Understanding The Measles

The Measles outbreak continues: Here is the recent update from the Center For Disease Control



In 2018, the CDC confirmed 349  individual cases of measles in 26 states. This is the second greatest number of annual cases reported since measles was eliminated in the U.S. in 2000. And with the arrival of the new year, the outbreak is showing no signs of slowing down. Not only is it important to make sure your vaccines are up to date but it’s also imperative to understand the symptoms and signs of the measles. And when in doubt visit or contact your nearest UNI location.*

Symptoms of measles generally appear about 7-14 days after a person is infected, and typically begins with high fever, cough, runny nose and red/watery eyes. 2-3 days after symptoms begin tiny white spots may appear on the inside of the mouth (shown bottom) and after 3-5 days a rash breaks out, usually on the hairline of the face spreading down to the neck, trunk, arms, legs and feet (shown top).*

Those at highest risks for contracting measles are infants and children less than five years old, adults older than 20 years, pregnant women and people with compromised immune systems, such as from leukemia and HIV infection. Measles is one of the most contagious of all infectious diseases; approximately 9 out of 10 susceptible persons with close contact to a measles patient will develop measles. The virus is transmitted by direct contact with infectious droplets or by airborne spread when an infected person breathes, coughs, or sneezes. Measles virus can remain infectious in the air for up to two hours after an infected person leaves an area. However, it is highly unlikely that you contract measles if you have completed the 2-part vaccination series.*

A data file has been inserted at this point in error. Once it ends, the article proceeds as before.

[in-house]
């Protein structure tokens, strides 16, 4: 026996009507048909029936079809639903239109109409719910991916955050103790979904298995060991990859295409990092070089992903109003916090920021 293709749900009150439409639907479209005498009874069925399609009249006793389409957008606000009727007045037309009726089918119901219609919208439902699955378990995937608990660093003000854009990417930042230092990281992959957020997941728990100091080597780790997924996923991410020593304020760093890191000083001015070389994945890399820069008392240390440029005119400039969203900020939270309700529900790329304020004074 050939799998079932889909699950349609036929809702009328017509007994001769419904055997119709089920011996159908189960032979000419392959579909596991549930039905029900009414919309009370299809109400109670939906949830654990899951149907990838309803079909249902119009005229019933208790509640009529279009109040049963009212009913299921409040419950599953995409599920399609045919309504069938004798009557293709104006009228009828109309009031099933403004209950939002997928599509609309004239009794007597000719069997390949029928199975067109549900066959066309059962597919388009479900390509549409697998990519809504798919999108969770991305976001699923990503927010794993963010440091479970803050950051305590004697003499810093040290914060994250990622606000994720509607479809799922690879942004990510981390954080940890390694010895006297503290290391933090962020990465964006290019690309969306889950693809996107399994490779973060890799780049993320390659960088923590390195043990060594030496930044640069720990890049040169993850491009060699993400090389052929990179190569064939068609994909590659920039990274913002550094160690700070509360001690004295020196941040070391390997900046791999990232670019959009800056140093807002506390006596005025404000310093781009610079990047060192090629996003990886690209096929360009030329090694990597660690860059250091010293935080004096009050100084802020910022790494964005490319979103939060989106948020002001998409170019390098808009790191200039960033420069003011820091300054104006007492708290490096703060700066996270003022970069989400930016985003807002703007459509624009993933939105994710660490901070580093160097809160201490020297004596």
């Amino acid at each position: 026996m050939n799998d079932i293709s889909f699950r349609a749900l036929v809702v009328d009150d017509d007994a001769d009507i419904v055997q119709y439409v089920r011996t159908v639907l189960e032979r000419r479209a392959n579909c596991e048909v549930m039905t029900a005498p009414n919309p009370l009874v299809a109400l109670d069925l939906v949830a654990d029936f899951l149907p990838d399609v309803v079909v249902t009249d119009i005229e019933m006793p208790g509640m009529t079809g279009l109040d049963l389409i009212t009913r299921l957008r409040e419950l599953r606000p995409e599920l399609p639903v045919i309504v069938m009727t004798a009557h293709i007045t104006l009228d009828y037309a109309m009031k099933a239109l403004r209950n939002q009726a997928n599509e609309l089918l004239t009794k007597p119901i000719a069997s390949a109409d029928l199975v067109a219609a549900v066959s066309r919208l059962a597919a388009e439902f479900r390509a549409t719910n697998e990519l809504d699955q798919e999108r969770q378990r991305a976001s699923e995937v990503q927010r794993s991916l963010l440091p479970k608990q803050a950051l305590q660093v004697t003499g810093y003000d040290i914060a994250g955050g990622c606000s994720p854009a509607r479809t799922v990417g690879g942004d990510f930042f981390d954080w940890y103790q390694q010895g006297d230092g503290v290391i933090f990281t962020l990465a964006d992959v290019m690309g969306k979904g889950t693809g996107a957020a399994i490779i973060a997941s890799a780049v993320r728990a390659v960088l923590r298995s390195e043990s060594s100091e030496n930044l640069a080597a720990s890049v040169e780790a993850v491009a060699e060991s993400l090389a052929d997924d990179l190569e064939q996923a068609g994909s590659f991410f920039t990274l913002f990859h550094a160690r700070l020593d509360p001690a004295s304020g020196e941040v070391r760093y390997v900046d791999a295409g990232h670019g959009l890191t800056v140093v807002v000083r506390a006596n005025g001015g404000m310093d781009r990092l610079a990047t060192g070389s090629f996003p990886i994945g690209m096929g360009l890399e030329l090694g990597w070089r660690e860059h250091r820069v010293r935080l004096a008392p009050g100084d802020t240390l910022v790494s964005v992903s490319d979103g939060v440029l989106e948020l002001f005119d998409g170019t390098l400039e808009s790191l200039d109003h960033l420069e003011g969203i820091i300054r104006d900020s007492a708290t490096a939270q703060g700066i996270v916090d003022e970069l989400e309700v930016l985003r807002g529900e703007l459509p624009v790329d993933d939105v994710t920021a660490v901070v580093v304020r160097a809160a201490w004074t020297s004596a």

If you or a loved has been exposed to Measles, contact UNI  so we can make arrangements to evaluate you and treat you if needed. While mortality rates from measles remains low, we want to help you understand the symptoms. Contact your nearest UNI location if you suspect contraction or exposure.

*Center For Disease Control & Prevention